A new keg law was implemented in Michigan, placing more restrictions on purchasing kegs.
The law specifies that all kegs sold must be tagged with an identification stating who purchased the alcohol and the tags must remain on the kegs in order to return them. Removing a tag from a keg will result in forfeiture of the deposit and a potential misdemeanor charge that could bring up to 93 days in jail and/or a $500 fine.
Retailers are required to fill out a keg registration and declaration receipt each time they sell a keg, listing the type of ID used to confirm a buyer’s age, the ID number and the date of birth of the purchaser. Purchasers are required to sign the receipt and agree not to damage the keg or alter the tag. Retailers also must keep records of all kegs sold for at least 30 days after a keg is returned.
Some keg providers were not aware of the new law and found out about the Nov. 1 deadline through customers and other sources. Grunst Brothers Liquor Store owner Bob Grunst said that he has not received a notification from the state about the new law.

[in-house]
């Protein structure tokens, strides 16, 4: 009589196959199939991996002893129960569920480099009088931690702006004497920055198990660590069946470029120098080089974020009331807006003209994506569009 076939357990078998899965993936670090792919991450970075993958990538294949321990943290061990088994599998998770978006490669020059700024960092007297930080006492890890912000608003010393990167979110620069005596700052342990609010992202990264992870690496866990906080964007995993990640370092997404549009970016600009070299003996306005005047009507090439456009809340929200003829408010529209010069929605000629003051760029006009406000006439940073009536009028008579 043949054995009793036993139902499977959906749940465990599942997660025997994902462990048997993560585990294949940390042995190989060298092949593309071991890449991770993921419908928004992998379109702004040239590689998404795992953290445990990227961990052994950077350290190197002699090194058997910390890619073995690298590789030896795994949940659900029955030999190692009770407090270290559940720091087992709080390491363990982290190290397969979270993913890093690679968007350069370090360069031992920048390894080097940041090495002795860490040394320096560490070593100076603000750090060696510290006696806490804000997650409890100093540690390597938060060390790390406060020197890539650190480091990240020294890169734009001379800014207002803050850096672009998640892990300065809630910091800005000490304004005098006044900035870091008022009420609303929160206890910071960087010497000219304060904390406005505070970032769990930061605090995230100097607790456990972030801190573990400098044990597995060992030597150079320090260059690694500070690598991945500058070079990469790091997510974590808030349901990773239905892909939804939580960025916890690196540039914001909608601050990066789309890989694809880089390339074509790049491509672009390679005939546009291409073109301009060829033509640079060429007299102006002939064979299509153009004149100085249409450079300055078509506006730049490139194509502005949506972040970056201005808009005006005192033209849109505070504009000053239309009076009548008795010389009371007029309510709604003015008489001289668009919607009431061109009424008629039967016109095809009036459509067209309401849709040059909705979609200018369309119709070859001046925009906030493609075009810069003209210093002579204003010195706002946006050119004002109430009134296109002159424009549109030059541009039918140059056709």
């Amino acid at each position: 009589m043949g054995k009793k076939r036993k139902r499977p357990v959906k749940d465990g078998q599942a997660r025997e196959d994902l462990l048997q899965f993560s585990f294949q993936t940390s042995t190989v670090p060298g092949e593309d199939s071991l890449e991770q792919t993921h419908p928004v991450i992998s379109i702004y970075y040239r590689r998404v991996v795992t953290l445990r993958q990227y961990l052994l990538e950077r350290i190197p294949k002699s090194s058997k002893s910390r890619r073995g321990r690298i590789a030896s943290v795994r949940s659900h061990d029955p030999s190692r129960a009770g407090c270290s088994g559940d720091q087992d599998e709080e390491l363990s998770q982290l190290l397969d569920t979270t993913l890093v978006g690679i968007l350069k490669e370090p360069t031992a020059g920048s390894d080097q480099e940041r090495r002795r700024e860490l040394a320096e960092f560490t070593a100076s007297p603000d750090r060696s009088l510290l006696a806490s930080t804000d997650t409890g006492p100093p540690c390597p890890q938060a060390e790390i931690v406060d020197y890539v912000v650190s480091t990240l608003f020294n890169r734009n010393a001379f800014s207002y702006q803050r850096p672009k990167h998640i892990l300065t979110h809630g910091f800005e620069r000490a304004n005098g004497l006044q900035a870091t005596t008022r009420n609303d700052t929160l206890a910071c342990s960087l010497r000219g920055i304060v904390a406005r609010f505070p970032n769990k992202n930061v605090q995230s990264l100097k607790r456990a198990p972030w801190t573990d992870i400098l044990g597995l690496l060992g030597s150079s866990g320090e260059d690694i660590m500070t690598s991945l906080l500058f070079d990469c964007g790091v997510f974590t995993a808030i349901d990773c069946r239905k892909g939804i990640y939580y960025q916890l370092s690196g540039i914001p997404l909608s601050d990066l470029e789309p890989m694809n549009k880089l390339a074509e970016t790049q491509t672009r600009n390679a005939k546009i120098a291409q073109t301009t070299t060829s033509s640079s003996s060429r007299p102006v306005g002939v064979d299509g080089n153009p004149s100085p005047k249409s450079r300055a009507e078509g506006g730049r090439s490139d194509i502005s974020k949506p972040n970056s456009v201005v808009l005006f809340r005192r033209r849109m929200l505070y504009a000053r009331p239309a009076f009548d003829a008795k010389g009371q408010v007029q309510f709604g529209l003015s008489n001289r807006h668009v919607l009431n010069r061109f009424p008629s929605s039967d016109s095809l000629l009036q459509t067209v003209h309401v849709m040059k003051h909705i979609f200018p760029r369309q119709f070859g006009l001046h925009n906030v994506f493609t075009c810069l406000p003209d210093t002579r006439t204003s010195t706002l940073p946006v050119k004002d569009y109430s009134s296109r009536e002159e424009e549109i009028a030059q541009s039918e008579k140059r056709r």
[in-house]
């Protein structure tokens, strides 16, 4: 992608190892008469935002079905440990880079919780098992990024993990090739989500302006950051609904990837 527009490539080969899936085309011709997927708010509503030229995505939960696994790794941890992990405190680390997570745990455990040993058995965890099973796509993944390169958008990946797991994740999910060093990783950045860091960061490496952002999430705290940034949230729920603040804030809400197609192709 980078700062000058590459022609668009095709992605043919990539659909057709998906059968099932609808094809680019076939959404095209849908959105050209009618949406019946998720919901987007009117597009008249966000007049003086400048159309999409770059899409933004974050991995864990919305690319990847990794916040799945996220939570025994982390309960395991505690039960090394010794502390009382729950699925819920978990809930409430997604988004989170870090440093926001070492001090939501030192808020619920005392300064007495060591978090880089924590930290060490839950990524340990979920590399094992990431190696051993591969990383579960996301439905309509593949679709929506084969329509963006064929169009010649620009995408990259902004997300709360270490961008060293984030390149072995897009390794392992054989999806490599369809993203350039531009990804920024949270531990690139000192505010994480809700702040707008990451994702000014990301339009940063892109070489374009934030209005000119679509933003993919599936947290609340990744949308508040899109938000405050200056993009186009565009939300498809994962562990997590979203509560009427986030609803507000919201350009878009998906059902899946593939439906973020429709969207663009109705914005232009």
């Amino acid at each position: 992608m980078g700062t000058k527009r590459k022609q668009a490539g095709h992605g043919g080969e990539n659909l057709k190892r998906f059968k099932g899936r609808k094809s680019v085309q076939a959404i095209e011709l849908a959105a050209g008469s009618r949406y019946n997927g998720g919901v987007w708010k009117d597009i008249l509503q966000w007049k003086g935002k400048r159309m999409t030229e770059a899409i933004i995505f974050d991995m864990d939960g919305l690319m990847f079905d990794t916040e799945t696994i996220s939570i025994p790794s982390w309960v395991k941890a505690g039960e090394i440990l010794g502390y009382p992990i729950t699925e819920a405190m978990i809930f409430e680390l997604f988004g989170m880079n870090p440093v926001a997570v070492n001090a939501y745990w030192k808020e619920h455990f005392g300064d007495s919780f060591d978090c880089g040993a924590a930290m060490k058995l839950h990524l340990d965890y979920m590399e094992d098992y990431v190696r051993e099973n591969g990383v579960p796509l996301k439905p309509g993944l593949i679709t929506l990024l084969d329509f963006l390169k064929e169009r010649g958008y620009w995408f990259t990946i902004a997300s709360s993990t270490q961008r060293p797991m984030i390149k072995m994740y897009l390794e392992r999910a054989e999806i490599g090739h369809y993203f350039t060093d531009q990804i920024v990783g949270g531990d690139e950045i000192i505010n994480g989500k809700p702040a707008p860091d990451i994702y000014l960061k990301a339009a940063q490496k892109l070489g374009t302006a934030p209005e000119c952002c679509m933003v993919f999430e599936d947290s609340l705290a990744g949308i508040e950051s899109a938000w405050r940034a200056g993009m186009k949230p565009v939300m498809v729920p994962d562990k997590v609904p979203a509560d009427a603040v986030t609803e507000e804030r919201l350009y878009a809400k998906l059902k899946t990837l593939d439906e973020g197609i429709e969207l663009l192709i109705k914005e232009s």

“The state did not send me anything directly, simply because it would cost them too much money,” Grunst said.
For retailers and breweries that sell kegs, the law means more paperwork and the potentially unpleasant task of scrubbing stickers off of kegs when they are returned.
For consumers it means more paperwork and more accountability, but it also means if they have a keg they haven’t returned by Nov. 1, they may be out of luck getting their $30 deposit back.
FSU computer program junior Ryan Busscher said he can see this law possibly stopping people who are thinking about supplying alcohol to minors, but said the law is not the most effective measure for limiting underage drinking.
More teens die from alcohol overdose or drunk driving crashes than from all other causes combined. Keg registration is using this as a way to reduce underage access to cheap alcohol. The law was put in place in order to make it easier to trace people who provide beer to minors at keg parties. Without tags it was difficult for law enforcement to hold keg purchasers accountable when minors are caught drinking. However, the question is if this will really make any difference.
“Keg sales compared to 25 years ago went down about 50 percent,” Grunst said. “There are not so many abuses these days; however, abuses aren’t going to go down because of this law.”
Keg registration makes retailers a part of the solution to underage drinking. It also assists them in proving that their keg sales were done legally. Grunst said that his keg sales are not very high during the school year; however, by implementing this new law it may affect the sales of other local party/liquor storeowners and their business.